Bieke Vanhooydonck

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Morphological and physiological considerations suggest that sprinting ability and endurance capacity put conflicting demands on the design of an animal's locomotor apparatus and therefore cannot be maximized simultaneously. To test this hypothesis, we correlated size-corrected maximal sprint speed and stamina of 12 species of lacertid lizards.(More)
Although rapid adaptive changes in morphology on ecological time scales are now well documented in natural populations, the effects of such changes on whole-organism performance capacity and the consequences on ecological dynamics at the population level are often unclear. Here we show how lizards have rapidly evolved differences in head morphology, bite(More)
The evolution of alternative male phenotypes is probably driven by male-male competition for access to reproductive females, but few studies have examined whether whole-organism performance capacities differ between male morphs, and if so whether any such differences affect fighting ability. We show how ontogenetic changes in performance and morphology have(More)
A key assumption in evolutionary studies of locomotor adaptation is that standard laboratory measures of performance accurately reflect what animals do under natural circumstances. One widely examined measure of performance is maximum sprint speed, which is believed to be important for eluding predators, capturing prey, and defending territories. Previous(More)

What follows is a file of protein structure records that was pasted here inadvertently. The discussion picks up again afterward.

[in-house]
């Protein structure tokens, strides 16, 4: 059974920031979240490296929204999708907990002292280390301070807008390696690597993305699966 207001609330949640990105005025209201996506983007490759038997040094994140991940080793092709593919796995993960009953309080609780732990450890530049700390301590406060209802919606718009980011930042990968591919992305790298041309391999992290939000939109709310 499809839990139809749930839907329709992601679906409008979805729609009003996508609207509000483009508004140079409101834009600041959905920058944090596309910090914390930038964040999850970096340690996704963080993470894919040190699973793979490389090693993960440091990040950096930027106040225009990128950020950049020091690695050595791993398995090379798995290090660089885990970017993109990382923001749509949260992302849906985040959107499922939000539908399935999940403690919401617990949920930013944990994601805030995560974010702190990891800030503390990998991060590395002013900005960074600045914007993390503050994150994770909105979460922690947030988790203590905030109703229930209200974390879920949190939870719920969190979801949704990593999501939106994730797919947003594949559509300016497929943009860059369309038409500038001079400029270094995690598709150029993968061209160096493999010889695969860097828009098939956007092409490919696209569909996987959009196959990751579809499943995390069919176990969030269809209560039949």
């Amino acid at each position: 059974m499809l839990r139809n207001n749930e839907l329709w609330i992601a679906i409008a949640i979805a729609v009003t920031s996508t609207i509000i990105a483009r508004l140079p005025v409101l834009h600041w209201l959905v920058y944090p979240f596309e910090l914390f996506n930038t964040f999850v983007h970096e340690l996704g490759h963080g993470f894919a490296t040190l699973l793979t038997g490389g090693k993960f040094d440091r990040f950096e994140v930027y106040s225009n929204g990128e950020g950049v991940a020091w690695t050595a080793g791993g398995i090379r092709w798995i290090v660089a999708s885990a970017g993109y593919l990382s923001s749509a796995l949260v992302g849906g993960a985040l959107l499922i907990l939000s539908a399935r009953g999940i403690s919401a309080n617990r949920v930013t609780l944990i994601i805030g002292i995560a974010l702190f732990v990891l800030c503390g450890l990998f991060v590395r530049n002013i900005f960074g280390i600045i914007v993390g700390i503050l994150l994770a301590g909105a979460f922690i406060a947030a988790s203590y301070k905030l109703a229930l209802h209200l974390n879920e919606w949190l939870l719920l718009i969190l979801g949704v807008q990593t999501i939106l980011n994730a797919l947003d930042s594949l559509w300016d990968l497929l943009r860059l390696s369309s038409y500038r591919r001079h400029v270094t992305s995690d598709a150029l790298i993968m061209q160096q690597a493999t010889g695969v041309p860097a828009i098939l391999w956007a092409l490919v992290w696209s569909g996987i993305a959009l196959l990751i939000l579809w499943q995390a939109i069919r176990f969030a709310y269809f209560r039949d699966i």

Traditionally, it has been suggested that variation in locomotor mode should be correlated with variation in the anatomy of the structures responsible for locomotion. Indeed, organisms can expand their ecological niche by using specialized traits of the locomotor system including hooks, claws, adhesive pads, etc. Despite the fact that claws are the most(More)
We quantified four gait characteristics (stride length, stride frequency, step length and floating distance) over a range of running speeds in 11 lacertid lizard species known to vary in maximal sprint speed and microhabitat use. For each species, we measured snout-vent length (SVL), body mass and hindlimb length. We tested which variables determine sprint(More)
Physical performance by vertebrates is thought to be constrained by trade-offs between antagonistic pairs of ecologically relevant traits and between conflicting specialist and generalist phenotypes, but there is surprisingly little evidence to support this reasoning. Here we analyse the performance of world-class athletes in standardized decathlon events(More)
Feeding specializations such as herbivory are an often cited example of convergent and adaptive evolution. However, some groups such as lizards appear constrained in the evolution of morphological specializations associated with specialized diets. Here we examine whether the inclusion of plant matter into the diet of omnivorous lacertid lizards has resulted(More)
Although of prime ecological relevance, acceleration capacity is a poorly understood locomotor performance trait in terrestrial vertebrates. No empirical data exist on which design characteristics determine acceleration capacity among species and whether these design traits influence other aspects of locomotor performance. In this study we explore how(More)
Stride length, stride frequency and power output are all factors influencing locomotor performance. Here, we first test whether mass-specific power output limits climbing performance in two species of geckos (Hemidactylus garnoti and Gekko gecko) by adding external loads to their bodies. We then test whether body size has a negative effect on mass-specific(More)